Translator's Note: The New Noah
By Shawkat M. Toorawa
“The New Noah” is a poem I first encountered in my twenties, a poem Adonis wrote in his twenties. The poem’s content is simple enough. In the first part, Noah is saved from the flood and wonders why he and his people alone have been saved; despairing, he asks the Lord what He has in store for them. In the second part, Noah describes what he would do if he could turn back time, describes how he and his people would ignore God and sail to a different kind of salvation. Meditation on the relationship between the poetic persona and the prophet I leave to the reader.
In Adonis’s long poems, with which I have more experience, the language can at times be opaque, dense with allusion, and grammatically complex, what some admirers term al-sahl al-mumtani‘, the (apparently) easy (but effectively sublimely) elusive. “The New Noah” is in a straightforward Arabic, plaintive and mournful in the first part, aggrieved and assertive in the second, but translating proved difficult indeed. To begin with, there is the irregular but insistent rhyme at the ends of quite short lines (most are only five or six words long), something I have tried to convey. There is the playful and daunting use of classical Arabic meters, which I have brazenly ignored. And there is the careful deployment—I cannot think of another way of describing this—of the words allâh (“God,” line 2), rabb (“Lord,” lines 8, 15, 22, 42), and ilâh (“god,” lines 24, 35, 41). Unlike English, Arabic does not have uppercase and lowercase letters: the distinction between “God” and “god” is, consequently, made by using two different, though admittedly related, words: allâh and ilâh. I have paid special attention to this.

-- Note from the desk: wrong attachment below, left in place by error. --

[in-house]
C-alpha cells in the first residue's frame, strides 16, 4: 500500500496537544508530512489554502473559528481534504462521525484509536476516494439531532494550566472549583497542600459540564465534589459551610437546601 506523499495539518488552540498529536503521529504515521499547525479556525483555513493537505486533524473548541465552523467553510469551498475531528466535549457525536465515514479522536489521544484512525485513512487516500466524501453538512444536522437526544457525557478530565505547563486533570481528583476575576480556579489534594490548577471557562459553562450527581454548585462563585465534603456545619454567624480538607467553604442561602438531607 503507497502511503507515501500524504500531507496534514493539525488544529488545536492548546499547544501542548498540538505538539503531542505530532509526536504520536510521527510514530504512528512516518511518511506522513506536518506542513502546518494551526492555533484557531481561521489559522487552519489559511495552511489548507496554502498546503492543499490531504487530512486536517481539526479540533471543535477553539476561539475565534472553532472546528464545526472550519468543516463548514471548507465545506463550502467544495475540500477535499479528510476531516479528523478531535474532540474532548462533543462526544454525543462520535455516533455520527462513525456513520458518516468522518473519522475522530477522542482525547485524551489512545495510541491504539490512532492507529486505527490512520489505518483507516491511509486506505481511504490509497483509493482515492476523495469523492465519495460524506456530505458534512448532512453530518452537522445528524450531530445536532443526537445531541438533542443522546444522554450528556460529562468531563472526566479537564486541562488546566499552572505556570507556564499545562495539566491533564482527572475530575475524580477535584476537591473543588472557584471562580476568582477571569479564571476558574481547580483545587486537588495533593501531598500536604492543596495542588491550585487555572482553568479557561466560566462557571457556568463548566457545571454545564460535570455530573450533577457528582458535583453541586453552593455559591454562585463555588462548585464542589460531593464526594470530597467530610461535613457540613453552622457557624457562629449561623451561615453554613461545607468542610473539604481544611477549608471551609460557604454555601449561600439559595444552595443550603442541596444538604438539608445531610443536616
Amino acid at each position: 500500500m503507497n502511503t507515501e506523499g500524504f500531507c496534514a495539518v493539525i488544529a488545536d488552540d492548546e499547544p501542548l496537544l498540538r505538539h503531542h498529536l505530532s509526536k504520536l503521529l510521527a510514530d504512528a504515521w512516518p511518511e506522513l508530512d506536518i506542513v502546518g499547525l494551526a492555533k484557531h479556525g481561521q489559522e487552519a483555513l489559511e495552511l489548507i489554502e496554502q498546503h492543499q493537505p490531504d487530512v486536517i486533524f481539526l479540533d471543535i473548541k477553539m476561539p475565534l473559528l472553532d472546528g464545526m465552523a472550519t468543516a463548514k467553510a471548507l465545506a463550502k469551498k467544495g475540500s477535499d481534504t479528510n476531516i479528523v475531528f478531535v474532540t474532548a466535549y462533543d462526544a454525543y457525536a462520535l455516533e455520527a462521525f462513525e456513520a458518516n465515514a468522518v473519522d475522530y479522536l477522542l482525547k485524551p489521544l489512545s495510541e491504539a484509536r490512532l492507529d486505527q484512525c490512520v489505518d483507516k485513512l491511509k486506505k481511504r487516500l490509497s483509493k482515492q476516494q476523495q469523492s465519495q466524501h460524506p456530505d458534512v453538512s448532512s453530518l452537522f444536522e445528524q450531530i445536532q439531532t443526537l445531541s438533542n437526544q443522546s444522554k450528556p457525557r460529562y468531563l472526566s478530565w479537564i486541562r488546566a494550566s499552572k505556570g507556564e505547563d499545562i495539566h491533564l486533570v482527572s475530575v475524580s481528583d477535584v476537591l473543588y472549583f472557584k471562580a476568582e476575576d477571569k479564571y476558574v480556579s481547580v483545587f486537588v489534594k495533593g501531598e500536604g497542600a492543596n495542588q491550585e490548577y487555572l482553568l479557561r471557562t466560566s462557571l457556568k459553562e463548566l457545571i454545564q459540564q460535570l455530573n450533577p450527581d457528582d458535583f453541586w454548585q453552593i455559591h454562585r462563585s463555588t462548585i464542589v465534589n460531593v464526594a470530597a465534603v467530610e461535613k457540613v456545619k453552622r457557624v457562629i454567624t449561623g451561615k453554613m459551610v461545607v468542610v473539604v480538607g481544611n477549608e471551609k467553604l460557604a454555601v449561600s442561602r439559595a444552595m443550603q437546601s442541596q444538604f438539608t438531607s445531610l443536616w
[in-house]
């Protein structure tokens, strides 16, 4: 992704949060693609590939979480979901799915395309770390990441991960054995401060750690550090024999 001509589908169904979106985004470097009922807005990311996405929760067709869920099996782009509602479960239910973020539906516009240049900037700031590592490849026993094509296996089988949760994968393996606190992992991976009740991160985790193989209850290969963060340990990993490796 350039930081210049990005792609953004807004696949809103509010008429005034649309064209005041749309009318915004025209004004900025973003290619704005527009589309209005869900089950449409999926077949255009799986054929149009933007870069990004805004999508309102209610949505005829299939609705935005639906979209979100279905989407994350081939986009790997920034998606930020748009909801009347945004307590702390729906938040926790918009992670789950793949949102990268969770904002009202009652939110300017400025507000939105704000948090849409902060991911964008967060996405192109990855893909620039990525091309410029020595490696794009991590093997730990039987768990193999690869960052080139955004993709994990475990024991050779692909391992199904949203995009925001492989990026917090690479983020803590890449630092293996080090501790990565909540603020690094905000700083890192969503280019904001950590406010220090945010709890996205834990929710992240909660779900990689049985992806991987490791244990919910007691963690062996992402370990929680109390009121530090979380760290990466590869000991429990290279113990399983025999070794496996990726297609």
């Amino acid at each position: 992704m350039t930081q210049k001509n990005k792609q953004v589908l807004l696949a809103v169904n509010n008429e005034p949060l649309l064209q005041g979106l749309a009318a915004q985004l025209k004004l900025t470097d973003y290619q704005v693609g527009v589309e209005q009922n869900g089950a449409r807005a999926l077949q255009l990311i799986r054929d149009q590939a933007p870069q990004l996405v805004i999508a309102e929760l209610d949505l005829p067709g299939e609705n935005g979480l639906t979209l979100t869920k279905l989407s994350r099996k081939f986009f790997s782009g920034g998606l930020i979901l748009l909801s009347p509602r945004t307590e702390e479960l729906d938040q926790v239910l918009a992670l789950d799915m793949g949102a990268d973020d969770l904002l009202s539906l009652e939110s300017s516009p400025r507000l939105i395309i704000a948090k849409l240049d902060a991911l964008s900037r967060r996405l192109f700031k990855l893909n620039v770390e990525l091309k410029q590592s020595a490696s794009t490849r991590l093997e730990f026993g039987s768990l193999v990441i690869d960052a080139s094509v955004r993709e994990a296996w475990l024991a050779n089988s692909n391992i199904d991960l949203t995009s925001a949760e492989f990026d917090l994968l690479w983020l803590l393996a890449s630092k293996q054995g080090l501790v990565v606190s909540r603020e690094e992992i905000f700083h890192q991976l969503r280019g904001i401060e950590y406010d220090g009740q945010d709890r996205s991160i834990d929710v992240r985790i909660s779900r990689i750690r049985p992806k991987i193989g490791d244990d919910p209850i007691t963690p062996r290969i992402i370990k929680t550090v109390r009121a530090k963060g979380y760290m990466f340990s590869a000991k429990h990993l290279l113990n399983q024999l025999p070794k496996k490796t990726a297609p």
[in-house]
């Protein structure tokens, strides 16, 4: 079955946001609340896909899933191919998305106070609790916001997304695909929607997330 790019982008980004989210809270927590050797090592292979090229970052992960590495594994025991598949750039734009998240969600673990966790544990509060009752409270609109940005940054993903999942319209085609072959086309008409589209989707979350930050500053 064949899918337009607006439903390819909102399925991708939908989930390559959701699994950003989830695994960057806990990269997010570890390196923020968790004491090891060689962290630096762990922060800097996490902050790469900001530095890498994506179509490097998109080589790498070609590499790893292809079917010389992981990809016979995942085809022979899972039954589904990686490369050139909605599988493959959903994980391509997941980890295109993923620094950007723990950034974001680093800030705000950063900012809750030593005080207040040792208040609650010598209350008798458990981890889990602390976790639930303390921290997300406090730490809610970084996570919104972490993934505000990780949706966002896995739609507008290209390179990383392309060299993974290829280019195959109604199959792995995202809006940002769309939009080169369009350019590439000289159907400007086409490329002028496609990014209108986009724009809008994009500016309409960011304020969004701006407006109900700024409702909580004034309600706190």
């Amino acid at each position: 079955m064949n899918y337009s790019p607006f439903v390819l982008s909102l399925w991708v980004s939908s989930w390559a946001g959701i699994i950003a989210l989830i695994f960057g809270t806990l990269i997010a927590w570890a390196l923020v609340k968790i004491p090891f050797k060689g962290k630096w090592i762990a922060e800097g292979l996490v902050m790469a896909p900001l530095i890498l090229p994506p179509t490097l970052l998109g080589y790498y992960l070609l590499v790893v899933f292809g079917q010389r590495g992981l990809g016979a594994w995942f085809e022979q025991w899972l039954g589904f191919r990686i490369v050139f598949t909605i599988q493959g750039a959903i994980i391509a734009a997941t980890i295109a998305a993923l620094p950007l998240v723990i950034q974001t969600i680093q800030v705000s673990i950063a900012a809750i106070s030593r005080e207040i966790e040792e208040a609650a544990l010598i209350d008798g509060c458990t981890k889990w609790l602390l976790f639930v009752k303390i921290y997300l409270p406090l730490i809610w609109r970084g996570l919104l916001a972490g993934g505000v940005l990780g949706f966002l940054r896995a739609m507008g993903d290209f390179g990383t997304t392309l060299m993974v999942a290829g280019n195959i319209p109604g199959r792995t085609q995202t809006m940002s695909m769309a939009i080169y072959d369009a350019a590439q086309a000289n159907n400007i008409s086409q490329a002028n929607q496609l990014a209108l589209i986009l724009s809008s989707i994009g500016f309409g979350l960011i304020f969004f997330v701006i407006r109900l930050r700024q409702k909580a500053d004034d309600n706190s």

Overall, I am at peace with the translation, though rhyming the final four lines was difficult: “undeterred,” however implied, is my own intervention; and I still waver between “A New Noah” and “The New Noah.” There are certainly small successes: “fastening” and “opening” in lines four and six happily rhyme; the resonance of “porthole” in line seven; the possibility in English of using uppercase in the first part of the poem to underscore the difference in tenor between it and the second part; and that rarest of creatures, a cognate, in “gelid” in line 39. — s.m.t.